April 9 (Bloomberg) -- Malaysian ringgit forwards jumped to an 11-week high on optimism pro-growth policies will gain momentum following national elections due in the coming weeks, attracting global investment. Government bonds were steady.
The Election Commission will meet tomorrow to set a date for the vote, spokesman Sabri Said said today, after Prime Minister Najib Razak dissolved parliament on April 3. Net inflows of foreign capital into Malaysian stocks reached a record 4.8 billion ringgit ($1.6 billion) in March, according to a Credit Suisse Group AG research note. The ringgit’s rally was fueled by bets Japan’s stimulus measures will drive flows into emerging markets, according to Hong Leong Bank Bhd.
“Portfolio flows have become more confident in coming back in,” said Sacha Tihanyi, a senior foreign-exchange strategist at Scotiabank in Hong Kong. “Setting the polling date is a greater movement toward that day of political decision and, hopefully, political certainty.”
Twelve-month non-deliverable forwards gained 0.7 percent to 3.0951 per dollar as of 4:56 p.m. in Kuala Lumpur, according to data compiled by Bloomberg. They touched 3.0939 earlier, the strongest since Jan. 23. Non-deliverable forwards are settled in dollars. The contracts to fix the exchange rate in a year were at a 1.9 percent discount to the spot rate, which rose 0.7 percent to 3.0368 and reached an 11-week high of 3.0365.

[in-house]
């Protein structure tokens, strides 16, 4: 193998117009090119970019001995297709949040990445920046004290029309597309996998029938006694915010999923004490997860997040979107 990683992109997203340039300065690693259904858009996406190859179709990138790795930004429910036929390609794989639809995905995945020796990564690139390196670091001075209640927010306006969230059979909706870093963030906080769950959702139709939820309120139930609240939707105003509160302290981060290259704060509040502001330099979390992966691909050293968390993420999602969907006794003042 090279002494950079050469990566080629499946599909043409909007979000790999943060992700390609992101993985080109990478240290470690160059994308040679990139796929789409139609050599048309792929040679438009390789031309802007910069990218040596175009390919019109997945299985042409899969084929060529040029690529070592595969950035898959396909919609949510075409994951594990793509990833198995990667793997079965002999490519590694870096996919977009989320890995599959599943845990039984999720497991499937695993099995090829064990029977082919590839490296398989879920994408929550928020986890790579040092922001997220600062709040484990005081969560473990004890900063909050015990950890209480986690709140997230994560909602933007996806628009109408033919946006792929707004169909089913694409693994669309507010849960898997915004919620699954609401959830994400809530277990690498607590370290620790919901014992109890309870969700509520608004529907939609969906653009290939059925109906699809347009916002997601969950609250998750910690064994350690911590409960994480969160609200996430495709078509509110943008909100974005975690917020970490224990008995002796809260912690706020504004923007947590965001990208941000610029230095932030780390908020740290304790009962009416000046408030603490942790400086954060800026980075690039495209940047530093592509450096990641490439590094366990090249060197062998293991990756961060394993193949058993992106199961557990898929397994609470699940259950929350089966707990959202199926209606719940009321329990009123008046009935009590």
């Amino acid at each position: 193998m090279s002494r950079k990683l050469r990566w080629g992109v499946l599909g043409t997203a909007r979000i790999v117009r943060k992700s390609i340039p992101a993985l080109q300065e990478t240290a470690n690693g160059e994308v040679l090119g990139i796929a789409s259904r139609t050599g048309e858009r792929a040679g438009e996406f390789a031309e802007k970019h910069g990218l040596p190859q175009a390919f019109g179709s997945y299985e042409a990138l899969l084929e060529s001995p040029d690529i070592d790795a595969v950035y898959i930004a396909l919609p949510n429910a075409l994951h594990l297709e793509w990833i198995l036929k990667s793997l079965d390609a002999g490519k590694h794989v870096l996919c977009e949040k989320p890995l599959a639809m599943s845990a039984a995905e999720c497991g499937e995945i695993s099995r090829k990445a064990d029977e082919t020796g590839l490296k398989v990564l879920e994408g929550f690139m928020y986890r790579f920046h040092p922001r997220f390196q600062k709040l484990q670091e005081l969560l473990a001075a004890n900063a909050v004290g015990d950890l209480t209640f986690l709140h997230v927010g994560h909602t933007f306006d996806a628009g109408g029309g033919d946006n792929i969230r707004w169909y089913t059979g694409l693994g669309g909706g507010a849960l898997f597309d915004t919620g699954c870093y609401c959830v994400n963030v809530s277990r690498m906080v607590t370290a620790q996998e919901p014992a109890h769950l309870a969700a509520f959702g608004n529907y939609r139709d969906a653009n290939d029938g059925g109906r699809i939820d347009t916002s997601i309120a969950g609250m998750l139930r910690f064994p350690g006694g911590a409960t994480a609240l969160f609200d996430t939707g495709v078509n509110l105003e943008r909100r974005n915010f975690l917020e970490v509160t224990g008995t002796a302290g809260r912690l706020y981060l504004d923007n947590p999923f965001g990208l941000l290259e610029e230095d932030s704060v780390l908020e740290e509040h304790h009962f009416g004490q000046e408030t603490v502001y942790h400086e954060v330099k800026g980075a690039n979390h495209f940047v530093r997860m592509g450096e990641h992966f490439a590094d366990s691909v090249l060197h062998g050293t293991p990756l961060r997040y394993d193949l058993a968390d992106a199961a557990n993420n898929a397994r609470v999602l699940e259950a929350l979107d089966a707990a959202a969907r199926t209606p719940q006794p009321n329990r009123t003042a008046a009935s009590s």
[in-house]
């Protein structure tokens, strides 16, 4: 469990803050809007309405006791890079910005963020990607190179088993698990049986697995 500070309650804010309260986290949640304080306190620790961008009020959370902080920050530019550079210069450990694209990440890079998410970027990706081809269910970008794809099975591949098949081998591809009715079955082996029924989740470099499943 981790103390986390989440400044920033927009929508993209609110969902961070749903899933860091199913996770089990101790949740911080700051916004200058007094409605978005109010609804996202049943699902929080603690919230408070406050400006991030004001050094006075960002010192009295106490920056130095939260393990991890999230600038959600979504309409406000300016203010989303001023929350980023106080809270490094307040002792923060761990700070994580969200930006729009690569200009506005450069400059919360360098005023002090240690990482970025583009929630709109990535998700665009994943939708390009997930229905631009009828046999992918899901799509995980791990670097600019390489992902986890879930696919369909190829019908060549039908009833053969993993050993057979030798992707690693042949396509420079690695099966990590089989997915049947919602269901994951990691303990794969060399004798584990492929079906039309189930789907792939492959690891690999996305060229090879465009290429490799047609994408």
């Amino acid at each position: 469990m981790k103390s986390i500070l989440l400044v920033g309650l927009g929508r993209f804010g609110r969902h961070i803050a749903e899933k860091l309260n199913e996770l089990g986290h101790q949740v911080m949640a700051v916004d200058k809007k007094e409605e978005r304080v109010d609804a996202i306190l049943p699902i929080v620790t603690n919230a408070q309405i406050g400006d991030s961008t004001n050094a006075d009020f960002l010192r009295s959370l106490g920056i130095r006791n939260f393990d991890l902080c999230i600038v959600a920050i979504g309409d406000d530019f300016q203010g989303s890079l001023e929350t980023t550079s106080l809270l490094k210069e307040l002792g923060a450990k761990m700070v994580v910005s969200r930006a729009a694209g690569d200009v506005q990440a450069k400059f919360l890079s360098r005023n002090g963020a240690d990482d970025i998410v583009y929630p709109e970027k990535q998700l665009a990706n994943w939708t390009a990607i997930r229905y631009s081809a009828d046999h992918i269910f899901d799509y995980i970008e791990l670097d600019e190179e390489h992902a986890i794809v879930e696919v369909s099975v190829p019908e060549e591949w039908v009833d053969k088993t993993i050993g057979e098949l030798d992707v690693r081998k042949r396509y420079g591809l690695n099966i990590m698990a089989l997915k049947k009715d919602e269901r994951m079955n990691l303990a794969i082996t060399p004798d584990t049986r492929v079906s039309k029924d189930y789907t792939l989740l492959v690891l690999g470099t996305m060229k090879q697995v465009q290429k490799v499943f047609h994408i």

Bank of Japan
The Nikkei 225 Stock Average climbed to its strongest in 4 1/2 years today after the Bank of Japan said April 4 that it will increase its monthly bond purchases to 7.5 trillion yen ($75.4 billion). Societe Generale SA recommends buying the ringgit in the 3.04 to 3.05 range in the short term.
“People are still expecting inflows from the BOJ’s easing,” said Choong Yin Pheng, senior manager for fixed income and economic research at Hong Leong Bank in Kuala Lumpur. “There’ll be more liquidity in the system, and emerging Asia will be one of the more attractive destinations for funds.”
One-month implied volatility in the ringgit, a measure of expected moves in the exchange rate used to price options, fell 27 basis points, or 0.27 percentage point, to 6.56 percent.
The yield on the 3.26 percent sovereign notes due March 2018 was little changed at 3.19 percent, according to data compiled by Bloomberg.
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